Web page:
If you’re behind in your mortgage payments and facing a foreclosure, you might be thinking about different options, like giving up your home with a deed in lieu of foreclosure or filing for bankruptcy in order to, among other things, buy some extra time to live in the property. With either one of these options, your credit score will drop. But is there a difference when it comes to how much your credit score will fall? Will one impact your score more than the other? Read on to find out.
A credit score is a number that a credit scoring company assigns to you that, supposedly, predicts whether you’ll default on your payment obligations. Credit scoring companies use different factors and calculations to come up with your score, but for the most part they use information from your credit report.
Many credit scoring companies exist, but the two main companies are FICO and VantageScore, which produce scores ranging from 300 to 850 (higher is better). FICO scores, though, are used in 90% of all mortgage loan applications, according to FICO.
Factors influencing your FICO score include your payment history, your outstanding debt, the length of your credit history, how much new credit you’ve recently applied for, and the types of credit you have. (Learn more about credit scores and how they’re calculated.)
A deed in lieu of foreclosure, commonly called a “deed in lieu,” is a transaction in which the bank agrees to accept a deed to the property instead of foreclosing.
The impact that a deed in lieu has on your score depends primarily on your credit history. If you had a high credit score to begin with, a deed in lieu will cause a bigger fall in your score than if you started out with a low score. So, if you’re one of the few borrowers who hasn’t missed many payments—or any payments—before doing a deed in lieu, you’ll likely see your score drop 100 points or more. On the other hand, if you’ve missed a bunch of payments before completing a deed in lieu and had a correspondingly low credit score, your score won’t fall as much. According to FICO, if you start with a score of around 780, a deed in lieu (without a deficiency balance) shaves 105 to 125 points off your score; but if you start with a score of 680, you’ll lose 50 to 70 points.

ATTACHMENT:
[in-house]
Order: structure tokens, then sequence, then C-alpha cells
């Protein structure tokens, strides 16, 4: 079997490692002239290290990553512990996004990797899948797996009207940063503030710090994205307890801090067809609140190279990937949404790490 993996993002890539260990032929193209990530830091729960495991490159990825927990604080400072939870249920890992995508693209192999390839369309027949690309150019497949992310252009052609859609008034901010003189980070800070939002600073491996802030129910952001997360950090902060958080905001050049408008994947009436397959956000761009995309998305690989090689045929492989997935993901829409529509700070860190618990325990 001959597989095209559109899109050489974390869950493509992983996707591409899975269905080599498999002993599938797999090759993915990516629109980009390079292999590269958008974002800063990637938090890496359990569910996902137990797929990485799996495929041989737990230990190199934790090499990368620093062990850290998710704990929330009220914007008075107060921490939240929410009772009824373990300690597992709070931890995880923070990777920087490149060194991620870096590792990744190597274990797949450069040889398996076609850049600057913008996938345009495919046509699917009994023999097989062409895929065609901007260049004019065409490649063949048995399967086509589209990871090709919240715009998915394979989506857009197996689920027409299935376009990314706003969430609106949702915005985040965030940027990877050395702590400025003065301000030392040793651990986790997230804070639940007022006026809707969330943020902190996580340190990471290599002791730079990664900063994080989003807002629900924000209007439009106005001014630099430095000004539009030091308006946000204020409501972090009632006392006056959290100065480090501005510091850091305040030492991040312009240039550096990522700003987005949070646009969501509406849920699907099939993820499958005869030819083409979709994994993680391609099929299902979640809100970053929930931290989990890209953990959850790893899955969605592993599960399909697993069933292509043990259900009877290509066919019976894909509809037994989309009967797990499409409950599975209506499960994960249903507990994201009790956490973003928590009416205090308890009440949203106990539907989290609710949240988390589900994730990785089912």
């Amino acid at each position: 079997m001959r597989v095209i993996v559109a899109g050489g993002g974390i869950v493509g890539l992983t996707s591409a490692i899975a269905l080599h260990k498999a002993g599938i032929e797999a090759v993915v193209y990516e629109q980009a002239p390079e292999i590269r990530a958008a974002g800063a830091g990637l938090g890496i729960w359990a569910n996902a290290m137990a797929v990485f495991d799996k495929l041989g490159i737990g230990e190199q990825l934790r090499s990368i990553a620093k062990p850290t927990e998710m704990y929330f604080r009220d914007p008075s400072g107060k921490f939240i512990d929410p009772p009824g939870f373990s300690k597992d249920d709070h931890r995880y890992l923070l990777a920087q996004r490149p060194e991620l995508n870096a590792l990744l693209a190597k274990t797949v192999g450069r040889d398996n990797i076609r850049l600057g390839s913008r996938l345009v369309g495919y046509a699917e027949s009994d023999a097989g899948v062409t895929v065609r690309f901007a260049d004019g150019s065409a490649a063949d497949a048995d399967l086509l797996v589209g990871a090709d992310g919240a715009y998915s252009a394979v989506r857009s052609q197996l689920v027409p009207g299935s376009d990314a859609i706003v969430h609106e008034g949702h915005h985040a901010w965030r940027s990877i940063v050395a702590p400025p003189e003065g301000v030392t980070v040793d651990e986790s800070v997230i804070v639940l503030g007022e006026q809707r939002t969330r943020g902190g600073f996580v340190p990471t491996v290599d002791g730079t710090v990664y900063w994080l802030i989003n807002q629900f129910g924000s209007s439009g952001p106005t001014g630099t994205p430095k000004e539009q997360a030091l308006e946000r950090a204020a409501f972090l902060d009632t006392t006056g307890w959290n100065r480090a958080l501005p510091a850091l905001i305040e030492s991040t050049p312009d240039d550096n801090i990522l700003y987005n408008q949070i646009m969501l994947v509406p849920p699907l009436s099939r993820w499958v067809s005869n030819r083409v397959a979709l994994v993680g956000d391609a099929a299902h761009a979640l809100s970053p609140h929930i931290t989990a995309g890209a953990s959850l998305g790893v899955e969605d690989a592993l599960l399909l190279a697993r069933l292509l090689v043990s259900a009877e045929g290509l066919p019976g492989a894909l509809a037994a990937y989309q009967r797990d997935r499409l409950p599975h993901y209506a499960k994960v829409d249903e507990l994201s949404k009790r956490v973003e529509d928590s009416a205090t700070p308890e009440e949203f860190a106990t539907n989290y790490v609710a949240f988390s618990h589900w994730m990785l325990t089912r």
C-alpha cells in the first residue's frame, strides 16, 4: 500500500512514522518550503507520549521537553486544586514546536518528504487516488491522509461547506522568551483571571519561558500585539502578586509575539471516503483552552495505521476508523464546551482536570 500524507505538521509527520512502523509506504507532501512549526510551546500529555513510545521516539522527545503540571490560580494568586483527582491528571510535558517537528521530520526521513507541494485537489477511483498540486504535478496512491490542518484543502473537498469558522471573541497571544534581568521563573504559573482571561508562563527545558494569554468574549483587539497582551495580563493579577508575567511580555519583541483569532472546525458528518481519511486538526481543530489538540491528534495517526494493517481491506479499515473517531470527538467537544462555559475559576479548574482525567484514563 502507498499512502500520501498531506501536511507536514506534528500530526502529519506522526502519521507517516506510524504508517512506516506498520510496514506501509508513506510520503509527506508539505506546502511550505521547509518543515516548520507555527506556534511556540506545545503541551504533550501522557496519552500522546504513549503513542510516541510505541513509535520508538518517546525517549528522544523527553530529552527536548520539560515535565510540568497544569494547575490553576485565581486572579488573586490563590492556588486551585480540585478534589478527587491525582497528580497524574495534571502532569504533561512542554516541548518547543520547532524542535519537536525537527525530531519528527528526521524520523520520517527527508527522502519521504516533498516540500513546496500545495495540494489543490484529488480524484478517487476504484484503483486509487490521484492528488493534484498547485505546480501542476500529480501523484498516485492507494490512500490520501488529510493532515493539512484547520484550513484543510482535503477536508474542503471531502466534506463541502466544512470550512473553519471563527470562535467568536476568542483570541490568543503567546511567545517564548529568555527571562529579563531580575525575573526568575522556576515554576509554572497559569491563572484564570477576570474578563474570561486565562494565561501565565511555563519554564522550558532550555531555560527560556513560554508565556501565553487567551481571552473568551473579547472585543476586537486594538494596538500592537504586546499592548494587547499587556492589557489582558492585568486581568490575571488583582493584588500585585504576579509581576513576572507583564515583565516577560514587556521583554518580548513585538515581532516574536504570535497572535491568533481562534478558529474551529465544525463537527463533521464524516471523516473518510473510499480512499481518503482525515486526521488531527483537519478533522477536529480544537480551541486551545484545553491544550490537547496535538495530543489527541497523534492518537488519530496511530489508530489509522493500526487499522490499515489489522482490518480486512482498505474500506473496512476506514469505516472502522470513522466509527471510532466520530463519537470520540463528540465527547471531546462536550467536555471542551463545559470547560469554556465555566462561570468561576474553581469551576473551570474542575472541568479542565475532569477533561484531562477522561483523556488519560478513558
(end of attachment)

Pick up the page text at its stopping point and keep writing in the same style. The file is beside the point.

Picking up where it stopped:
After a deed in lieu, it will likely take several years for your score to recover—longer if your score started out high. Though, the time it takes to rebuild credit is largely affected by your payment history and outstanding debt going forward. So, if you stay current on your bills and your available credit increases, your score will likely rebound more quickly than if you continue to make some late payments and stay overextended.
A bankruptcy is worse for your credit than a deed in lieu. Again, if you had a high credit score to begin with, your score will plunge more than if you started out with a low score. According to FICO, if you start out with a credit score of 780 and file for bankruptcy, you’ll lose 220 to 240 points. If you have a score of 680, you’ll lose 130 to 150 points.
Even though a bankruptcy will hurt your credit score more than a deed in lieu, filing for bankruptcy might still be a good option for you, particularly if you have other debts you can reduce or eliminate through the process. If you’re eligible, you can discharge certain debts with a Chapter 7 bankruptcy, as well as delay a foreclosure—maybe by a few months—giving you some extra time to live in the home.
Bankruptcy can also be a good option if you want to catch up on your missed mortgage payments and keep your home. If this sounds appealing, you might consider filing a Chapter 13 bankruptcy. (For more information, see Should I File for Chapter 7 or Chapter 13 If I Want to Keep My Home?)
If you need help balancing the pros and cons of filing bankruptcy versus completing a deed in lieu of foreclosure, consider talking to a bankruptcy attorney or a foreclosure attorney. If you need general information about how a deed in lieu of foreclosure works, or about other alternatives to foreclosure (like a loan modification or short sale), consider talking to a HUD-approved housing counselor.
(To find out how other alternatives to foreclosure affect your credit score, as well as how a foreclosure itself hurts your score, see Which Is Worse for Your FICO Score: Bankruptcy, Foreclosure, Short Sale, or Loan Modification?)